No Condemnation: The Open-Hearted Leap

When we forgive, “we allow ourselves to be gifted

by a story larger than the story that first hurt us and left us bereft.”

– David Whyte, Consolations

If you’ve been following the past few weeks of posts here, you may remember that I began the subject of forgiveness by telling the story of a strange cat that found its way into my house and how, even with an obvious open window beside it, had a hard time finding its way out. When it did find its escape route, it leaped and fairly flew across the roof and down to the freedom of the ground below. Sometimes we’re a lot like that cat, trying to find a way out of anger or resentment or bitterness, not paying attention to the escape route that’s right before our eyes.

There is an open-eyed, open-hearted leap that takes us out the window and into spacious freedom beyond: non-condemnation. Forgiveness is part of it, but while forgiveness is focused and specific, non-condemnation is the broad attitude, the atmosphere of grace that forgiveness lives in. It’s the “permanent attitude” that Dr. Martin Luther King pointed to in last week’s quote. In the atmosphere – the permanent attitude – of non-condemnation, any time and every time we fall, we are free to get up and try again, uncondemned.

That doesn’t mean there are no consequences, whether natural or imposed by civil law. But it does means that no weight of guilt or shame keeps us down. That’s the beauty of forgiveness. We get another chance. When we give that freedom to ourselves, we give it to others. That’s the path along which Jesus leads us: “Father, forgive them, for they know not what they do” (Matthew 6:9).

The apostle Paul wrote, “There is no condemnation for those who are in Christ Jesus” (Romans 8:1). In other words, for those of us who follow Jesus’s teachings, condemnation is not even in our vocabulary. There is no condemnation. Not for me, not for anyone. Because we live in an age of grace. We walk the way of love.

There’s an old-fashioned word worth recovering here: redemption. A translation of the basic ancient Greek word lyo, redemption means loosen, release, liberate, set free. Redemption as part of forgiveness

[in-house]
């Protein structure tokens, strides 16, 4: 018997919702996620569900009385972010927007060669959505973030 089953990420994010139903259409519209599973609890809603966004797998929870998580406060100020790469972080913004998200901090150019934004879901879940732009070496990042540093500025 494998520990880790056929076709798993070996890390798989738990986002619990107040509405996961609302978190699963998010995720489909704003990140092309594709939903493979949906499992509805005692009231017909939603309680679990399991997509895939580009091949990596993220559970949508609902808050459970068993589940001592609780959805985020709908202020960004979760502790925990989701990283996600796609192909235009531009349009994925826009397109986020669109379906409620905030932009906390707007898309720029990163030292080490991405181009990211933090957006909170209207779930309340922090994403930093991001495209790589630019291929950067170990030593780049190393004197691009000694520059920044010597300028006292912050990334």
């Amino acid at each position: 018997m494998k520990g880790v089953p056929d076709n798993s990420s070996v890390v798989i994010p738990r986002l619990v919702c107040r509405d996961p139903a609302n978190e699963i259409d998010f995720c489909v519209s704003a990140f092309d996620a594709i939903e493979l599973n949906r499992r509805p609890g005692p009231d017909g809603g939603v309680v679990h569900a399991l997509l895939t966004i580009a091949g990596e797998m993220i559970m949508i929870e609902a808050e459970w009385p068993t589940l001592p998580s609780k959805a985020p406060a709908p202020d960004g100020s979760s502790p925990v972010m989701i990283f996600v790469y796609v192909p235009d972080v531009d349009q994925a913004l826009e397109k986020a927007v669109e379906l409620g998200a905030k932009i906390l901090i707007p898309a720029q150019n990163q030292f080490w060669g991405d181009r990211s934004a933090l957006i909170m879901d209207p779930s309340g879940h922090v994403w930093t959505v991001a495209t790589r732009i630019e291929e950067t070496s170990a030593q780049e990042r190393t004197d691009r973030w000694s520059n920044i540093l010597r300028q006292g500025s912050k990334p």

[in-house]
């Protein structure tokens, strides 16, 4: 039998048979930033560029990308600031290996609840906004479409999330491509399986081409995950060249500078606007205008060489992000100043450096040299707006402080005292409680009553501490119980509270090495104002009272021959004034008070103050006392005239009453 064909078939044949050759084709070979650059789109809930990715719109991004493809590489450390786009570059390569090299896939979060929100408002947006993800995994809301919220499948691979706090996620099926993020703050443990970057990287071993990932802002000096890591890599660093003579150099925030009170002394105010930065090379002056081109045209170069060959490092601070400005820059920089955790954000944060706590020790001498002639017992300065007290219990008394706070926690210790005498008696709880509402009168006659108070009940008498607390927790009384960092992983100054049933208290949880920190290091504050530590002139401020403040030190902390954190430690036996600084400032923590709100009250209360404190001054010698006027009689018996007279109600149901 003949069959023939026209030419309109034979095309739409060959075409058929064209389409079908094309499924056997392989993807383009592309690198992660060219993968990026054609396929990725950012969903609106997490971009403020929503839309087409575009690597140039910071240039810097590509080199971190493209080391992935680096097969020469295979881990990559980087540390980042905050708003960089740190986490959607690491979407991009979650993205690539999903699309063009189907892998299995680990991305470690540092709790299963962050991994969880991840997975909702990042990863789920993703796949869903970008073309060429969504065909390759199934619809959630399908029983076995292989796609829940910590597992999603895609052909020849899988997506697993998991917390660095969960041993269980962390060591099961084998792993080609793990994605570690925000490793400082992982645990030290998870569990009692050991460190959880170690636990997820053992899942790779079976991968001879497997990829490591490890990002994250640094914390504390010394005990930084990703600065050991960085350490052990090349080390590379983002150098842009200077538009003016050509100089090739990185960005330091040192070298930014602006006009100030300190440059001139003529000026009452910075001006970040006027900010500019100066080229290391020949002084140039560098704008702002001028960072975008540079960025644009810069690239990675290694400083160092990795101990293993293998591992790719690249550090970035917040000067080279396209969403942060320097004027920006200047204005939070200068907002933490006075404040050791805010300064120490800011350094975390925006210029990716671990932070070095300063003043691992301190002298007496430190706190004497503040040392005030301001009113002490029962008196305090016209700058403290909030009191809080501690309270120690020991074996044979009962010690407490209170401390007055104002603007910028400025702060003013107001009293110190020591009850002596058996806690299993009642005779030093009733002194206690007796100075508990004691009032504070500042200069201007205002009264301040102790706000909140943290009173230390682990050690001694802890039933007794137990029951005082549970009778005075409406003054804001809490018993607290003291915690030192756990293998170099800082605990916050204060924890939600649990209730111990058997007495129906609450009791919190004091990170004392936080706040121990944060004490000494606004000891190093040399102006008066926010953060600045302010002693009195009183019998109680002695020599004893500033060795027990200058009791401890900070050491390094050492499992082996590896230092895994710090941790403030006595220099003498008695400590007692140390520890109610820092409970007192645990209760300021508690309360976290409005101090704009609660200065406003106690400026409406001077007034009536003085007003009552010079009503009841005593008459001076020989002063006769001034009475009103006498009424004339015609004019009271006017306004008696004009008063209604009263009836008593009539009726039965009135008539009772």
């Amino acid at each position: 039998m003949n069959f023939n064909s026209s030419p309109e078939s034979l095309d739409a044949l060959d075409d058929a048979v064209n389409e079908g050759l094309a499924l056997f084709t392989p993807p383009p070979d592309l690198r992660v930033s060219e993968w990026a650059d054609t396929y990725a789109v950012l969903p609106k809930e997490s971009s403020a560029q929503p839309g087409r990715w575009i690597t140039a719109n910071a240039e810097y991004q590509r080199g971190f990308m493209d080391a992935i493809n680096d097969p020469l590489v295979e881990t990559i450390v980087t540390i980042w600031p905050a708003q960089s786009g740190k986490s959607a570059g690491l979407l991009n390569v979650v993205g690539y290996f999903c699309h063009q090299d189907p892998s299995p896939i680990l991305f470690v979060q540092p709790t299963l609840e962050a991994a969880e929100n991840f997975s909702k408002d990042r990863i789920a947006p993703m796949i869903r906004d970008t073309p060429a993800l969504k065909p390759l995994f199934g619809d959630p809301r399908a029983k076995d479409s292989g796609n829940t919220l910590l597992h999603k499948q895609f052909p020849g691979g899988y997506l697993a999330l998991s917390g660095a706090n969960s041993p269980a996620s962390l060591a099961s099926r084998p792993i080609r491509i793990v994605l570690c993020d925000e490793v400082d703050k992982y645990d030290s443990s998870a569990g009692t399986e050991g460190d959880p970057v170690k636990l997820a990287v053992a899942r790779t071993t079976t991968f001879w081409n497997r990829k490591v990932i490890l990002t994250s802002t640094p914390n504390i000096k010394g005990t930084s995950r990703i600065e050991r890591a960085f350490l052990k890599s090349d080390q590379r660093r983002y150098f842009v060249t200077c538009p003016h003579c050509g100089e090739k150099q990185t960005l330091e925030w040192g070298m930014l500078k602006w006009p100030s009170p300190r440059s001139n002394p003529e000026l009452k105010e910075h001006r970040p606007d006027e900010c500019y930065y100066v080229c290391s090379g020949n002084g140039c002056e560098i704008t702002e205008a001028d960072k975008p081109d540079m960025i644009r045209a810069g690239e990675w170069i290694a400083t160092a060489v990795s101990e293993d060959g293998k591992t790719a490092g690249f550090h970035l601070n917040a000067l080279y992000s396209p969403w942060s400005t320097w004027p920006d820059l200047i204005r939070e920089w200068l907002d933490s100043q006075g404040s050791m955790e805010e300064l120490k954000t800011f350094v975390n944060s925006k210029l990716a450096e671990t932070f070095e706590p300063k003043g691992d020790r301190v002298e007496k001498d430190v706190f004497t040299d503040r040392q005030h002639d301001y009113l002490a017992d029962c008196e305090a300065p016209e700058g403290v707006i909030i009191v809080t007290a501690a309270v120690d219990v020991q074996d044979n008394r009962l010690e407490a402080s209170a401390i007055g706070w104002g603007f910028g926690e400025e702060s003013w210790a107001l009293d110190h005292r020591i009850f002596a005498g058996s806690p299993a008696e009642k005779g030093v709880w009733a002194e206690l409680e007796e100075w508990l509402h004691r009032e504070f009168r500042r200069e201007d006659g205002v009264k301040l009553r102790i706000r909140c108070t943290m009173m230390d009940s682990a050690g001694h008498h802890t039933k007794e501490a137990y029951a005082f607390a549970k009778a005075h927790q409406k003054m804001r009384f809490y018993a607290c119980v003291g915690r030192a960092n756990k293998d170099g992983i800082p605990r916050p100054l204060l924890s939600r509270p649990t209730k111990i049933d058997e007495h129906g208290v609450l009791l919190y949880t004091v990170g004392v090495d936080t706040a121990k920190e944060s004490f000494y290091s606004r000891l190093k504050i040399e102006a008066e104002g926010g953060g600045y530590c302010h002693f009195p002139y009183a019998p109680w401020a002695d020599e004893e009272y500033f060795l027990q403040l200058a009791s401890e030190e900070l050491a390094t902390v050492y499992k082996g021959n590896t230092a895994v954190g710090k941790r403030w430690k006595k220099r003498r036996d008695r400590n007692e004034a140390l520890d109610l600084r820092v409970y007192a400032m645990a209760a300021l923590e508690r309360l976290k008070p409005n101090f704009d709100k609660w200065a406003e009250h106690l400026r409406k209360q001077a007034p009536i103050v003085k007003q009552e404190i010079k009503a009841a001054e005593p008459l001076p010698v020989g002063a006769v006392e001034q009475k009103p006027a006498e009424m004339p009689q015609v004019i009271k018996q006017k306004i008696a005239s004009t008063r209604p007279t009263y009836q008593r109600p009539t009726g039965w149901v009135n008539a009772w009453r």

– takes what’s dead and makes it live again

– takes what’s old and makes it new

– discovers and recovers what’s been lost

– restores what’s been damaged

– heals what was broken

– makes whole what was fragmented

This is the path of Jesus, but it’s not exclusively a Christian path. All over the world redemption happens, because all over the world, love happens. And, as I said previously, wherever we find love, we find God.

So, reversing the syllables in forgive, the question is, what am I willing to give for liberation from the link that chains me to this offense and this offender? What will I give for release from the curdled stomach and tight chest of resentment? What will I give for freedom from the joy-killing time suck of bitterness?

Literally, what will I give for this freedom? I give up the right to revenge. I give up my demands to have life balance in the way I want it to. I give up the attention and empathy I might get as a victim. I give up the habit of using my wounds as an excuse for doing this or not doing that, for being this and not being that. I give up my pride in being so humble. I give up an illusion in exchange for reality. I give up an old goal for a new one. I give up blind beliefs for an open-eyed faith.

What I gain is a fresh vision. Self-respect. A release of tension. A lighter step going forward. A smile. A deep breath. Maybe even a good night’s sleep. What I gain is personal peace, which can spread beyond me to the world.

Sharon Salzberg, who teaches mindfulness meditation, suggests that we make a habit of breathing deeply while embodying this thought: “May I be safe, may I be well, may I be happy, may I be at ease.” It’s a way to be kind to ourselves, to love and encourage ourselves. I go a bit further. When I’m filled with that thought toward myself, I give it a couple of tweaks and turn it toward others as a blessing: “May you be safe, may you be healthy, may you be wise, may you be at ease.” Maybe that’s an expression of love. Maybe that is forgiveness.

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Text © 2017 Karyn Henley. All rights reserved.

Photos courtesy